WARNING: The following recipe is for Peter Reinhart’s Cinnamon Buns. It has much less fat content than what you’re probably used to, so the results more closely resemble a bun than something you would find at Cinnabon. Think bready, not gooey.

You should be seeing a delicious Dimply Plum Cake here, since that is today’s Tuesdays with Dorie recipe, but I’m in the midst of a food-related allergic reaction that has turned my bottom lip into something that could be entered in the Macy’s Thanksgiving Day Parade. So, I will not be introducing anything semi-unusual into my diet until The Lip leaves the building. Seriously, how does Angelina Jolie drink coffee with these things?

Anyway, a few weeks ago, I made Peter Reinhart’s Cinnamon Buns. Once upon a time, I made cinnamon rolls for a living, so when I saw that the Daring Bakers had tried this recipe, I wanted to give it a go. Plus, the day we got married, I promised Jeff I would always make him cinnamon rolls, just like the ones I brought him every weekend from the bakery. Almost nine months later, it was time to make good.

Reinhart’s sweet yeasted dough came together beautifully in the mixer. His recipe offers a range in the amount of whole milk or buttermilk to add to the dough. You’ll need less liquid when the humidity is high – a fact of baking that drives a lot of people crazy. Just add the milk slowly, and look for the dough to start forming a ball. Don’t panic if you add too much; just toss in a little more flour to balance things. Then mix the dough for about 10 minutes. You’ll know it’s ready when it comes together, feels smooth and slightly tacky (not sticky) and can be lifted easily out of the mixer without scraping or profanity.

After the dough has doubled in size (about two hours), you’ll roll it into a rectangle and sprinkle the filling over the top. Reinhart’s recipe calls for a simple cinnamon sugar filling on bare dough, but the next time I make these, I’ll brush melted butter over the dough before adding the filling (and increase the filling from 1/2 cup of cinnamon sugar to 3/4 cup). I admire Reinhart’s restraint, but I like my cinnamon rolls gooey.  Good enough to regret later.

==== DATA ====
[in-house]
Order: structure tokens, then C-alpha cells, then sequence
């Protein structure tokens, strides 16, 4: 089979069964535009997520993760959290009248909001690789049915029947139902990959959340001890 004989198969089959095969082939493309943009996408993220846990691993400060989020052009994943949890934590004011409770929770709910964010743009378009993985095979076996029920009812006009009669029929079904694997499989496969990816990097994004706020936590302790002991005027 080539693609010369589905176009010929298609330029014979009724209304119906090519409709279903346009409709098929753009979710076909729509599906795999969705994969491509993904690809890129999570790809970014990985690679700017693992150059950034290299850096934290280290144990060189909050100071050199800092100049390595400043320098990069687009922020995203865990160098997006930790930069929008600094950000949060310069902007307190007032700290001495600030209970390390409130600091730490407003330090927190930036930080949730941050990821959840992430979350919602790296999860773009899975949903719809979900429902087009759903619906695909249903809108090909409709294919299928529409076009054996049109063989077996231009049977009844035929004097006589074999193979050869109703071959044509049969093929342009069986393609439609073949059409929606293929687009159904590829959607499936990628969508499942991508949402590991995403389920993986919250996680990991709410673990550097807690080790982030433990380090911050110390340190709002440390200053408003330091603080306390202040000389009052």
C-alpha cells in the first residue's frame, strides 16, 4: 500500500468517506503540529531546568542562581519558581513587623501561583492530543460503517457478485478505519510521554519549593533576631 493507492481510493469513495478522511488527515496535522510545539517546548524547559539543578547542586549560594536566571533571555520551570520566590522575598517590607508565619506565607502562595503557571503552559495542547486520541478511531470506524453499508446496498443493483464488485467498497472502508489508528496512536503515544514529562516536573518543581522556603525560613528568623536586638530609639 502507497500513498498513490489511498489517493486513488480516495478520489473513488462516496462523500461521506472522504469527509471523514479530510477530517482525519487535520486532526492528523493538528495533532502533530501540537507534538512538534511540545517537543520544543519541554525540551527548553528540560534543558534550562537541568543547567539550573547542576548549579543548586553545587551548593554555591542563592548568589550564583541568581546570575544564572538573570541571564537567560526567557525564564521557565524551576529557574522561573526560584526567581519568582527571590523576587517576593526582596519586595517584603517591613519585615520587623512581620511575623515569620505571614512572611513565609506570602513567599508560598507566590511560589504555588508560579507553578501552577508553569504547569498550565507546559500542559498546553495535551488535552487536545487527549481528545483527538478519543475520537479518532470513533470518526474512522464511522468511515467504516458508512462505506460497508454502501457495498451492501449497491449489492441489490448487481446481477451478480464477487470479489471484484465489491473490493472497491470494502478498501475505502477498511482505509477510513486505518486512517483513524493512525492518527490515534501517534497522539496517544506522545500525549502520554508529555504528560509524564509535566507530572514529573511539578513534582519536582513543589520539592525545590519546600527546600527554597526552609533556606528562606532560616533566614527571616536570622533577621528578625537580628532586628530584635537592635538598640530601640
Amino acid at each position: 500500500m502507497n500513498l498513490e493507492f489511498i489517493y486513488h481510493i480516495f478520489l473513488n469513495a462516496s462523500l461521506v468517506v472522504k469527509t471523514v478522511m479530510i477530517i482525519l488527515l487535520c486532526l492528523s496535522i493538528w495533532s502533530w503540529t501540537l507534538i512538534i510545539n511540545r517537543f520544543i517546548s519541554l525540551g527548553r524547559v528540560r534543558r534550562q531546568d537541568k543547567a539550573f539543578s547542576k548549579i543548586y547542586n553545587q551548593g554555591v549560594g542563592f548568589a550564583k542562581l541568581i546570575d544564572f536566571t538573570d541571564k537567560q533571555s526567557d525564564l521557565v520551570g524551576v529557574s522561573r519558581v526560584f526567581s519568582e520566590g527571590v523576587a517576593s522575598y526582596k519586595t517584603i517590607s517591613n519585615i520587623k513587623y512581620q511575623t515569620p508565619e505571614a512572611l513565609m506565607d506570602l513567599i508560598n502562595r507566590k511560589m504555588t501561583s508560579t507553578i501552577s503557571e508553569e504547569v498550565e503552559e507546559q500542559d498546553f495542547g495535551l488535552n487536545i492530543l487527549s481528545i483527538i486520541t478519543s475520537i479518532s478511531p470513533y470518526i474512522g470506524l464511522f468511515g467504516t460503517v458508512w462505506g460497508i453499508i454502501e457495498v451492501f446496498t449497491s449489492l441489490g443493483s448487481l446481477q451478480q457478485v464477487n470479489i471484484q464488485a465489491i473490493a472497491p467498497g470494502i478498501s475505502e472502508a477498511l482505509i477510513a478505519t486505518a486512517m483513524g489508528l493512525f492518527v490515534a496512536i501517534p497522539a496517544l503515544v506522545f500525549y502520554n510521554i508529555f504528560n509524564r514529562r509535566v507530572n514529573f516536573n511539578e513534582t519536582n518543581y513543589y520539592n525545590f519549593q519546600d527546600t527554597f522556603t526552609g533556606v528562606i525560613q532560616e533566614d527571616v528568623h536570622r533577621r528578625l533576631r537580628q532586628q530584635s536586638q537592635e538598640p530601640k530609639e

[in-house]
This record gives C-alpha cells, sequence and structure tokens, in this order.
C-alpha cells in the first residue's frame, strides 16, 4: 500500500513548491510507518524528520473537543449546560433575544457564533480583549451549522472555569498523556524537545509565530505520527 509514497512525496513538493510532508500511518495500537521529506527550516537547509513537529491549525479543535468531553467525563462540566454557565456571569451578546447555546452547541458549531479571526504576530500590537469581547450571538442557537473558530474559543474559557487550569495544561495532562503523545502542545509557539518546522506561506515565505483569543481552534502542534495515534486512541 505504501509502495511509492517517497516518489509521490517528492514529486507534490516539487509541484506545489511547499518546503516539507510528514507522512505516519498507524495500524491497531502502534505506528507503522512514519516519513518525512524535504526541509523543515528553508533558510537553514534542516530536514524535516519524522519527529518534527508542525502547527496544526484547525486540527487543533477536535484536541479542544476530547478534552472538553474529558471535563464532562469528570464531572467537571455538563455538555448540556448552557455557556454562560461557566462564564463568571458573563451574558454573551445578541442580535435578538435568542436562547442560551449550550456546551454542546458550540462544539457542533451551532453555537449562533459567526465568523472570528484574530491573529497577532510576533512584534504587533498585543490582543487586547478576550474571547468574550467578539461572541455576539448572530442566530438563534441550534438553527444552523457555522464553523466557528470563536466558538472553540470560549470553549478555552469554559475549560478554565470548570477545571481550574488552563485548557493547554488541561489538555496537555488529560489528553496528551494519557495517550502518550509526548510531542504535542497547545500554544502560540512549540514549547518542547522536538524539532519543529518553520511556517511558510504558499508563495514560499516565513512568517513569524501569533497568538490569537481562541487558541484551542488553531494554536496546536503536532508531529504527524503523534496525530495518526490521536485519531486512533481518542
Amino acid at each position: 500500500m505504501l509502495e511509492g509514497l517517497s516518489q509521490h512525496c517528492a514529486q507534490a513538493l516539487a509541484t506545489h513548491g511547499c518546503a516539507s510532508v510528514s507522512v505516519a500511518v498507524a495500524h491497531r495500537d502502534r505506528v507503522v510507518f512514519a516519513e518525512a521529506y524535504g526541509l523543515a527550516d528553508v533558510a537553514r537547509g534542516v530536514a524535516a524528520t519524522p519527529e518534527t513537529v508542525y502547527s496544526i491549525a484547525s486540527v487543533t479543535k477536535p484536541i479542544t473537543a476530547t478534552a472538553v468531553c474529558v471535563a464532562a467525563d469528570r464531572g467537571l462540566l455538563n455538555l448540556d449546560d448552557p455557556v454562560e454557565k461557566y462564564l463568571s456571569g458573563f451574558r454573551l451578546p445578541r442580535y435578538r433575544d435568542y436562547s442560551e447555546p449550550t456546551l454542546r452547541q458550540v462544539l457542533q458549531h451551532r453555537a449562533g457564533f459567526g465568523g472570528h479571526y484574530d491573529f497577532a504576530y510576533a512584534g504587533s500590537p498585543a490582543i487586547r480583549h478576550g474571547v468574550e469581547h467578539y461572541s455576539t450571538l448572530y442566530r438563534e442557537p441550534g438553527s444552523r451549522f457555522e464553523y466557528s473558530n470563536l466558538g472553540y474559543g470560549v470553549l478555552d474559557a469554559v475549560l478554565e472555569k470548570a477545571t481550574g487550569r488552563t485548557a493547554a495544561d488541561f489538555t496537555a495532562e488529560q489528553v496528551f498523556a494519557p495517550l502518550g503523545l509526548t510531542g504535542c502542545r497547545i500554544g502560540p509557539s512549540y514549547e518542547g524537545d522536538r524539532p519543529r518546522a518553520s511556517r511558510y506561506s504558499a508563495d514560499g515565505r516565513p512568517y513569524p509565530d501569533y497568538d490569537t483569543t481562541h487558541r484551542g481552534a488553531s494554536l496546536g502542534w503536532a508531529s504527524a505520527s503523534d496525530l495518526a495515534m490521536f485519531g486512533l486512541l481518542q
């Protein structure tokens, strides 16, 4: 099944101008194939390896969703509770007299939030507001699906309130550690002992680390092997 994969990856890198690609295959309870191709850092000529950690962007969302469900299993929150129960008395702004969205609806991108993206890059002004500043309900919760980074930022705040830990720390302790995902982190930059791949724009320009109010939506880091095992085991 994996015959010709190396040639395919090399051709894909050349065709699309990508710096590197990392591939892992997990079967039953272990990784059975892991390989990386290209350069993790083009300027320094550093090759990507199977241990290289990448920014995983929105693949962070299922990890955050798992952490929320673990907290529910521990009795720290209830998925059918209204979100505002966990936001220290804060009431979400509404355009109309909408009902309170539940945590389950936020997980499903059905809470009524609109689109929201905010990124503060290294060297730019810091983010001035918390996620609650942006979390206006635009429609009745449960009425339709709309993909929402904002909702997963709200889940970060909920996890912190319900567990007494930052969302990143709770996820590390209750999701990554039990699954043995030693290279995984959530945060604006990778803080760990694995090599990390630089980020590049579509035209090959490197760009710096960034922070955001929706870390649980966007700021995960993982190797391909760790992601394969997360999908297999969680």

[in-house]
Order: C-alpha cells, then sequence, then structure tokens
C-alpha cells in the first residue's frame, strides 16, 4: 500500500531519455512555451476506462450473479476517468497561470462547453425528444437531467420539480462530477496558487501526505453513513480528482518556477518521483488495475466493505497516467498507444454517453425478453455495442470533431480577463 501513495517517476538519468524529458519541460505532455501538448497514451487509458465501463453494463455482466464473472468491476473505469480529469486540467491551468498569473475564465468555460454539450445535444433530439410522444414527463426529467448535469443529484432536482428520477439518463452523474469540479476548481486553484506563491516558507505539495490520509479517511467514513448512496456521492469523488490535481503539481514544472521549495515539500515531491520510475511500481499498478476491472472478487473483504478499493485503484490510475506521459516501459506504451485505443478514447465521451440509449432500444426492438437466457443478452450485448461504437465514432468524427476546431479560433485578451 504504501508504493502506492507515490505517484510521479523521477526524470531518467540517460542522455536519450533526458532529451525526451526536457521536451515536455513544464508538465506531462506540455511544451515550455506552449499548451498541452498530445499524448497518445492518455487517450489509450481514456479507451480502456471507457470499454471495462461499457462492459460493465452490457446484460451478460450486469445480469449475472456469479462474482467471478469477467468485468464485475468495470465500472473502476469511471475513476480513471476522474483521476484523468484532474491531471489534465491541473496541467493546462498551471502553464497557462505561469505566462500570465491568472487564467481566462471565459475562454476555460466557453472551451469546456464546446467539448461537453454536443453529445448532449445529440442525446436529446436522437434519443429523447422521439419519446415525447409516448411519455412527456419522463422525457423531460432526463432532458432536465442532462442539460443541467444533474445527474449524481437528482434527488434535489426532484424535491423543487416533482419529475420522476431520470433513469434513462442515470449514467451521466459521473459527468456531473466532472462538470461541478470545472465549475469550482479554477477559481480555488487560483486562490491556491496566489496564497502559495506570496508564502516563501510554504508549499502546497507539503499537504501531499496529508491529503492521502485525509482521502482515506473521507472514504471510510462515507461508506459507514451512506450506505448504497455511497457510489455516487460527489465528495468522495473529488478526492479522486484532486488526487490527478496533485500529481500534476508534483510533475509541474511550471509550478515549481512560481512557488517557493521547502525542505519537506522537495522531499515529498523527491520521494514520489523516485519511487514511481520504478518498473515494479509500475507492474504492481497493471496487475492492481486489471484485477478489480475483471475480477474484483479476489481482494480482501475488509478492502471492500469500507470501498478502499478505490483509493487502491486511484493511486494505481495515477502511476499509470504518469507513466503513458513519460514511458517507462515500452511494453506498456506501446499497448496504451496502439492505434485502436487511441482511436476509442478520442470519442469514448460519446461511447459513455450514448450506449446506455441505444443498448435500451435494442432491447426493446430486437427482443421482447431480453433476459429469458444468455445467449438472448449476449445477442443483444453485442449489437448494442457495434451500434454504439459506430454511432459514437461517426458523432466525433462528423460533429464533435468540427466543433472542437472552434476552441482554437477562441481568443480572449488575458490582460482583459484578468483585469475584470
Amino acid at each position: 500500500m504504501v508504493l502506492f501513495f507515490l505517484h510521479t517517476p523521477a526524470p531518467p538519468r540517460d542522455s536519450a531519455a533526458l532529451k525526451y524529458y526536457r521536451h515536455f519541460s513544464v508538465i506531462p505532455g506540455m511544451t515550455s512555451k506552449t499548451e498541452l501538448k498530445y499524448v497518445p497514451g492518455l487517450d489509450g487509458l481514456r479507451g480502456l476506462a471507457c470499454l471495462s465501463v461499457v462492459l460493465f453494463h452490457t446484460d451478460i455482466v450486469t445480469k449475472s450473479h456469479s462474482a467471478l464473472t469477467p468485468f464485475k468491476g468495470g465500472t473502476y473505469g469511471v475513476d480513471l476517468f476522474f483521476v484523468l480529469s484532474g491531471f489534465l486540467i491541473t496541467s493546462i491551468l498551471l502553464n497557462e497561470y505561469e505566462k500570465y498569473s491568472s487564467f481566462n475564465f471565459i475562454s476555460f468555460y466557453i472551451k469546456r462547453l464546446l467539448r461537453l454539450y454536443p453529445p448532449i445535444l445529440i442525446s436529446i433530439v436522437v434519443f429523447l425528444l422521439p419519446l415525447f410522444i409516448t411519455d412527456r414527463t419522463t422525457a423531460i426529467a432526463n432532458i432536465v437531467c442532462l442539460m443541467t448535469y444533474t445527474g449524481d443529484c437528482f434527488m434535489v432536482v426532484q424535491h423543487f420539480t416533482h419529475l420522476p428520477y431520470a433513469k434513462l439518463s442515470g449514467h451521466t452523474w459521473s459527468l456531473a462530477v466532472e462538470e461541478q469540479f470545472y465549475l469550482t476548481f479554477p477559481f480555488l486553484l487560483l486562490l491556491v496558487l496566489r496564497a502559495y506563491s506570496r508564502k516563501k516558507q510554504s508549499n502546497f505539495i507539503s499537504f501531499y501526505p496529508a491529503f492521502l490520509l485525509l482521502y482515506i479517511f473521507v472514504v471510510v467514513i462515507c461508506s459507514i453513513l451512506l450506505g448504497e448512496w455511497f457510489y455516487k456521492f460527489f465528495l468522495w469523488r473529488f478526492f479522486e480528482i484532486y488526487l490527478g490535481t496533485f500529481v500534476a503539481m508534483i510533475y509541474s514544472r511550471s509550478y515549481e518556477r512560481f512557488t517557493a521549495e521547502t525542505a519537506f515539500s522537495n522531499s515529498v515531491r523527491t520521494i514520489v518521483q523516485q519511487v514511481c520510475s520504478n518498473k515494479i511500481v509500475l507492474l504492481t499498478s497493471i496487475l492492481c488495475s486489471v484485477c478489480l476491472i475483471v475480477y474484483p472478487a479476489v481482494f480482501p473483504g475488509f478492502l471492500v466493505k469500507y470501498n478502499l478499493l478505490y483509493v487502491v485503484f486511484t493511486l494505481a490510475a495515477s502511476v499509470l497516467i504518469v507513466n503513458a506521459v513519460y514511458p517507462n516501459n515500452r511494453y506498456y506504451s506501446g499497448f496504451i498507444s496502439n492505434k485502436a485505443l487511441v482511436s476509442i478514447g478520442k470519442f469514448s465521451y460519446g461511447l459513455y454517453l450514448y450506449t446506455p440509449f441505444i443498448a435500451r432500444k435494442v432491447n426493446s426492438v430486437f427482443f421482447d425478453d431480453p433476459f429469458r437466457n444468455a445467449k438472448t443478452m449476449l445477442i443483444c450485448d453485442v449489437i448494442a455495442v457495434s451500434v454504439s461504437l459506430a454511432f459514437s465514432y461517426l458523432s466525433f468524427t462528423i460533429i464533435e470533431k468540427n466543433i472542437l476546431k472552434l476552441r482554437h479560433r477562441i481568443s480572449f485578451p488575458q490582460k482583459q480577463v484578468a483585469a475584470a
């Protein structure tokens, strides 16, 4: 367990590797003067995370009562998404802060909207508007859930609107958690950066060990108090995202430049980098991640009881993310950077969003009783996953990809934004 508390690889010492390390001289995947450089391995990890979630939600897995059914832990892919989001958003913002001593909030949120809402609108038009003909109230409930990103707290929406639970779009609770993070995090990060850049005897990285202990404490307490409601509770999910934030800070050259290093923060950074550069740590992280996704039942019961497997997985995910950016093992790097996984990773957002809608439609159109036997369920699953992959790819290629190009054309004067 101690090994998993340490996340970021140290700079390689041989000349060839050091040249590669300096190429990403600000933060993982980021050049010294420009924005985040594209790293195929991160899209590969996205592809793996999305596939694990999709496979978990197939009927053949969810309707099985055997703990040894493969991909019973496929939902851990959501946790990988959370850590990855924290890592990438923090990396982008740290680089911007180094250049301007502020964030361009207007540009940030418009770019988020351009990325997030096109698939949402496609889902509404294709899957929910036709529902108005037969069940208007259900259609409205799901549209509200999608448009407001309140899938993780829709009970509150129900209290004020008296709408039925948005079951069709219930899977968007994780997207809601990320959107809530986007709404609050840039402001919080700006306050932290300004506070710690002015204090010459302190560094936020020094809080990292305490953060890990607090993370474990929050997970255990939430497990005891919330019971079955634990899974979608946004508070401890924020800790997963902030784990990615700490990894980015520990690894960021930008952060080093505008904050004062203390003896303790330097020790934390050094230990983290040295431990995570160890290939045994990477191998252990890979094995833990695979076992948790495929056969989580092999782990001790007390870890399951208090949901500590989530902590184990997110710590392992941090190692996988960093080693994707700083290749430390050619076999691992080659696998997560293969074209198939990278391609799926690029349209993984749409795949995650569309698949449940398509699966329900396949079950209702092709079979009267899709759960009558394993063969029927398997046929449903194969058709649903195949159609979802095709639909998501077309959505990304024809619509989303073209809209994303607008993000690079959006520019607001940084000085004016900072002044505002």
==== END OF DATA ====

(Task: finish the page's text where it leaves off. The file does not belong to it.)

Slicing the roll of dough into buns can be intimidating. I like to spray a little water along the seam and gently press the flap of dough to keep it from opening while I’m slicing. Roll the seam onto the table, and grab something to measure the buns. If you’re feeling anal, grab a ruler and mark the slices with a knife. If you’re in a hurry, grab a McCormick tin and use the edge to measure the buns. I slice mine with a bench scraper, but you could use dental floss, a chef’s knife or a serrated knife. Find the one that works for you.

So, after all the mixing, fermenting, rolling and slicing, the moment is finally here. The moment of supreme anticipation, when you slide the baking sheet into the oven and wait for the house to fill with the scent of cinnamon and sugar. I love that moment. I love how the whispered scent of “something’s baking” builds into a shout that calls everyone to the kitchen, starving for cinnamon buns even if they’ve just had a meal.

If only carrots and cauliflower smelled like cinnamon and sugar …

Straight out of the oven, these buns required discipline I didn’t know I had to wait 10 minutes before glazing them. If your constitution is particularly weak and you just HAVE to glaze them early, be careful about handling the hot cinnamon sugar. As in, don’t. “Sticky” and “burning” are a bad combination.